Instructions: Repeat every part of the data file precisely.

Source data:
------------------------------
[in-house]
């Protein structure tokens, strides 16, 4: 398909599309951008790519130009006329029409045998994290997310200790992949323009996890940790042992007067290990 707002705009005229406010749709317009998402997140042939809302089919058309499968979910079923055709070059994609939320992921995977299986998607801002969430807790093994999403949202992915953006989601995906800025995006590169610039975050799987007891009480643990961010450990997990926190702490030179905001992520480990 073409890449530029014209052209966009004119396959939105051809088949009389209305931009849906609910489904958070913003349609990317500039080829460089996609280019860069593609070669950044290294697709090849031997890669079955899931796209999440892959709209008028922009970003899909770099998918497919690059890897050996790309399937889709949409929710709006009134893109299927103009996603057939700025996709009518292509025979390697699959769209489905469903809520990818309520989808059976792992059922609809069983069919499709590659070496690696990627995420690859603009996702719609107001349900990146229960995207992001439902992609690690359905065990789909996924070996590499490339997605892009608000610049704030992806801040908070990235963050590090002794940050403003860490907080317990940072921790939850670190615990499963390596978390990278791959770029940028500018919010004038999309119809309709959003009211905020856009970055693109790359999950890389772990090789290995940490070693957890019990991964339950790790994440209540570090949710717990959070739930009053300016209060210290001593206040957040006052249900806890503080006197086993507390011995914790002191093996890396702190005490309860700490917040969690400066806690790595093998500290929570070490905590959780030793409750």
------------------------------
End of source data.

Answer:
[in-house]
């Protein structure tokens, strides 16, 4: 398909599309951008790519130009006329029409045998994290997310200790992949323009996890940790042992007067290990 707002705009005229406010749709317009998402997140042939809302089919058309499968979910079923055709070059994609939320992921995977299986998607801002969430807790093994999403949202992915953006989601995906800025995006590169610039975050799987007891009480643990961010450990997990926190702490030179905001992520480990 073409890449530029014209052209966009004119396959939105051809088949009389209305931009849906609910489904958070913003349609990317500039080829460089996609280019860069593609070669950044290294697709090849031997890669079955899931796209999440892959709209008028922009970003899909770099998918497919690059890897050996790309399937889709949409929710709006009134893109299927103009996603057939700025996709009518292509025979390697699959769209489905469903809520990818309520989808059976792992059922609809069983069919499709590659070496690696990627995420690859603009996702719609107001349900990146229960995207992001439902992609690690359905065990789909996924070996590499490339997605892009608000610049704030992806801040908070990235963050590090002794940050403003860490907080317990940072921790939850670190615990499963390596978390990278791959770029940028500018919010004038999309119809309709959003009211905020856009970055693109790359999950890389772990090789290995940490070693957890019990991964339950790790994440209540570090949710717990959070739930009053300016209060210290001593206040957040006052249900806890503080006197086993507390011995914790002191093996890396702190005490309860700490917040969690400066806690790595093998500290929570070490905590959780030793409750």